Updated: Apr 25
One question I get as the CSJ Blue Community coordinator is "what actions can I take to live this water pledge?"
Many of the actions we can take to honour water as a human right, shared commons, and sacred gift are collective, yet the ways we describe who we are and where we are from can shift the broader water-agenda in profound ways.
Two additional elements of our Blue Community pledge are getting to know your watershed and learning/unlearning about the Indigenous water keepers in your area. This relationship to place and First peoples is often missing from water policy and advocacy, yet we can start today with a set of personal actions.
The next time you introduce yourself (one-on-one, at a meeting, or in a public event) try adding the name of the watershed you live in. This could be the name of the river, aquifer, or lake that you get your drinking water from or the waterbody that you feel most connected to. This is a great way to honour not only that waterbody for all 'she' provides, but a good way to learn about the waters surrounding you. Rather than just the name of the city or town you live in, try adding a water marker too. For instance:
My name is Paul Baines and today I'm writing to you from the Otonabee river watershed that ultimately empties into Lake Ontario.
Additionally, honouring the ongoing Indigenous care of this place as well as the ongoing benefits you receive as a non-Indigenous person helps ground and personalize some of the ongoing impacts of colonization. Some good information sources about the native lands and peoples of your area, try the Native Land website and the Indigenous Peoples Atlas of Canada. You can always write to me with your location and I'll do my best to answer any of your questions. This workshop/post that I made might also interest you when considering Honouring the Lands & Waters. So adding this type of information to my introduction would include:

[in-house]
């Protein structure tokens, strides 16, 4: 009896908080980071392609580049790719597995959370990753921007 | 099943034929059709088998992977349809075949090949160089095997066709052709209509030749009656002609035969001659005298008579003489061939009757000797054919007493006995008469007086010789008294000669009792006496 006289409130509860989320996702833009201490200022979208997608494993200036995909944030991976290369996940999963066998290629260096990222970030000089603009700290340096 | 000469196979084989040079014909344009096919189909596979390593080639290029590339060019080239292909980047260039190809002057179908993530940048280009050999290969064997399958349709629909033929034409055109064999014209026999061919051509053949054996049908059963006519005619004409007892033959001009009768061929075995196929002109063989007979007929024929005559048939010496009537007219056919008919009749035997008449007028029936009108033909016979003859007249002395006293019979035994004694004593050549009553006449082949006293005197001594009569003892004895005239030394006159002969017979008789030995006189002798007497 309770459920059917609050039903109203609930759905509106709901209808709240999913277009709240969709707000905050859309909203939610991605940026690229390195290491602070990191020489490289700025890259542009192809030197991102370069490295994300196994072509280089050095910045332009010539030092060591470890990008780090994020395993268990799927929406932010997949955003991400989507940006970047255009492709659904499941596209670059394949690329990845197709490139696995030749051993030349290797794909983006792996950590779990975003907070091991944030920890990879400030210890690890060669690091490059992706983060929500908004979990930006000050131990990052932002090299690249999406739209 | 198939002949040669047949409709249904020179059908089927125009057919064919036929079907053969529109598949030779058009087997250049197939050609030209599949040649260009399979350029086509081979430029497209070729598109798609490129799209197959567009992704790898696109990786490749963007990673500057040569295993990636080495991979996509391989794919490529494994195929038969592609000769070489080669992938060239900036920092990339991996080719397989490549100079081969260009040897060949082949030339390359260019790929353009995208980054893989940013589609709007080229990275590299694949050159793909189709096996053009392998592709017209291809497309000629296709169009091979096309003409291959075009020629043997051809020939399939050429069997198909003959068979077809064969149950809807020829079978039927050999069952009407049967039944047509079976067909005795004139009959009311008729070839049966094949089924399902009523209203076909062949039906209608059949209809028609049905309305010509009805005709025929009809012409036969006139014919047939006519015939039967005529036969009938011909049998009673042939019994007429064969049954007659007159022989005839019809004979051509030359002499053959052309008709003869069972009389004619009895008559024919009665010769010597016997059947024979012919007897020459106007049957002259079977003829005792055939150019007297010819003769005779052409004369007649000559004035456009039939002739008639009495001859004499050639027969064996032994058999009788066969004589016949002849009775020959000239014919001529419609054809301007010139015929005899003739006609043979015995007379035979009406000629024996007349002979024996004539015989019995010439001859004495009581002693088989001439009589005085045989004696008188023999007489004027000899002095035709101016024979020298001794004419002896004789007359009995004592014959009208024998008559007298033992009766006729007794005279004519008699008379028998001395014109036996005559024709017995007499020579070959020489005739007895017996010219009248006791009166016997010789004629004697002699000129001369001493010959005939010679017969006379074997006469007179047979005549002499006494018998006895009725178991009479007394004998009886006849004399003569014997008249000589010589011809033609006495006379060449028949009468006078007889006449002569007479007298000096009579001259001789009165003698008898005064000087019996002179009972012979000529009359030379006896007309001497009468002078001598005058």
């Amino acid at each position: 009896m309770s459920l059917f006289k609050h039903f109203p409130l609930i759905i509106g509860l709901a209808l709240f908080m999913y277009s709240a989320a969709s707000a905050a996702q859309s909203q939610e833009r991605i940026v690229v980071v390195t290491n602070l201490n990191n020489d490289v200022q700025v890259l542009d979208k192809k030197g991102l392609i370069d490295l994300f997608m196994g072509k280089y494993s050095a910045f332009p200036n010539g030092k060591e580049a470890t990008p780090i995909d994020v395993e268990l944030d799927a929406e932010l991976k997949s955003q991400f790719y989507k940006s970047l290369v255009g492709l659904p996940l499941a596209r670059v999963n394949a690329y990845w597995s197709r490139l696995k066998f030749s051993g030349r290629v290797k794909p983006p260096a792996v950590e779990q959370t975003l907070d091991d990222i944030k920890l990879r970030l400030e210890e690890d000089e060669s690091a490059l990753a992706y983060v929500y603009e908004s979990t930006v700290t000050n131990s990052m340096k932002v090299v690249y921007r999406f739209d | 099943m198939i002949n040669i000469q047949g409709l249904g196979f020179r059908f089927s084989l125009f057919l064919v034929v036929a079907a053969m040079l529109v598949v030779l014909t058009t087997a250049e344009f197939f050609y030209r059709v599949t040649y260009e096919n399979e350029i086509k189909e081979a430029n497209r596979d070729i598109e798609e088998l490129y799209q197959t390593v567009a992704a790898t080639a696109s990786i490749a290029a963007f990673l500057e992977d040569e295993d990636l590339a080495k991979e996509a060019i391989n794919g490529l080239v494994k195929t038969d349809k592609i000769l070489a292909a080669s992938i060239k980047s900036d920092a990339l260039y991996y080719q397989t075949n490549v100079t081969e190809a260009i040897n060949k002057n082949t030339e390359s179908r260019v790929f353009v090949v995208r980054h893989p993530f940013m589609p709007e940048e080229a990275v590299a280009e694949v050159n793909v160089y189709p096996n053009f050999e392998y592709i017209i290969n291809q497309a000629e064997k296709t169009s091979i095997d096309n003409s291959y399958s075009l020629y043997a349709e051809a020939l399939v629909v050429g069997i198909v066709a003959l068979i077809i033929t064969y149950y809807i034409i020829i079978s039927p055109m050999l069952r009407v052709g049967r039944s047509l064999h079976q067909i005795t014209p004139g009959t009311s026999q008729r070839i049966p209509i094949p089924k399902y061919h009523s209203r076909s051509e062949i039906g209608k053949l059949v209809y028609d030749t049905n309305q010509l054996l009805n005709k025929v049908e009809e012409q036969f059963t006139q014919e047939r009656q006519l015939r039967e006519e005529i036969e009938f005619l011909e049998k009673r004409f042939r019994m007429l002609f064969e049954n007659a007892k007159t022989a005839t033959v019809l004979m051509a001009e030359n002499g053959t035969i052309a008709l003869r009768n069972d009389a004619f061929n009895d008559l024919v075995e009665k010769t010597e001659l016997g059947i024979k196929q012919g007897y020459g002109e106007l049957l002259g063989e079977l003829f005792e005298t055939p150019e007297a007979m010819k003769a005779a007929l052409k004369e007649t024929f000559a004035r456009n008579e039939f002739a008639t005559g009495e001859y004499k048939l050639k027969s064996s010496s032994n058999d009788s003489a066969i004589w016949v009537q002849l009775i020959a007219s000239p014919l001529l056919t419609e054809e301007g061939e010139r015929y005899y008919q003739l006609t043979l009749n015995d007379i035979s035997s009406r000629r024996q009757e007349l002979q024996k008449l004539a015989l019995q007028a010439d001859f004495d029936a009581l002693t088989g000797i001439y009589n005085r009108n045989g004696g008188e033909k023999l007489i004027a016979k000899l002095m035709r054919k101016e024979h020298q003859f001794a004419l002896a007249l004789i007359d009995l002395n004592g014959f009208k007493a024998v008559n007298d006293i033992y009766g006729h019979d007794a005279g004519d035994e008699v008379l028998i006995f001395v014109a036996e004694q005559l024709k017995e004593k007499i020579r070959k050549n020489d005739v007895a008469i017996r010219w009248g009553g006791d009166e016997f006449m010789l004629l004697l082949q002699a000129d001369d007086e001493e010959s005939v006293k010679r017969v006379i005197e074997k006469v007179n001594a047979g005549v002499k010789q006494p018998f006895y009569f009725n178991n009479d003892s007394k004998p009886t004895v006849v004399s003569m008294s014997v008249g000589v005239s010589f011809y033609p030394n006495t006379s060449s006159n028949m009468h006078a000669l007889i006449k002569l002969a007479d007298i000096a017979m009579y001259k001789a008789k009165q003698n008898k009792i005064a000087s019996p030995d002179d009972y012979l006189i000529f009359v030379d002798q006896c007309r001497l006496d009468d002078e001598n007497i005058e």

I live in Peterborough, known as Nogojiwanong by the Michi Saggig Nishnaabeg (Anishinaabe) who's traditional territory and homeland covers this entire area. These lands and waters continue to be settled by Canadians like me through the powers of the Williams Treaty and Canadian law. I am grateful to this place for all that she provides and I want my life here to heal the wounds of genocide and theft.
It might seem like a lot or rather sudden for those reading or hearing your introduction. Depending on the context, more or less can be shared, but think about the ripples of awareness and commitment with such an introduction.
While our political leaders continue to over-promise and under-perform on social and environment issues, re-writing how we introduce ourselves can shift both external and internal realities. The examples above are just one version. With these common intentions, the introduction needs to be meaningful and specific to you, so lots of variation is possible. Try it out.
Try adding watershed and place-based markers that connect you to place and on-going colonial relationships. Here are some more ways to use these markers:
add some personal text within your email signature
add something to a name label when at a conference
add something to an event program when describing the location
add something to your biography when talking at an event or describing yourself at the end of an article/letter/presentation
have a few words prepared for that age-old question "where are you from?"
What are some additional ways to incorporate place and First people's into your introductions?
It might take a bit of research and inner reflection, but this act of re-introductions is something we can all do without waiting for political and economic leaders to shift their actions. Add a comment with your thoughts, questions, or examples.
By Paul Baines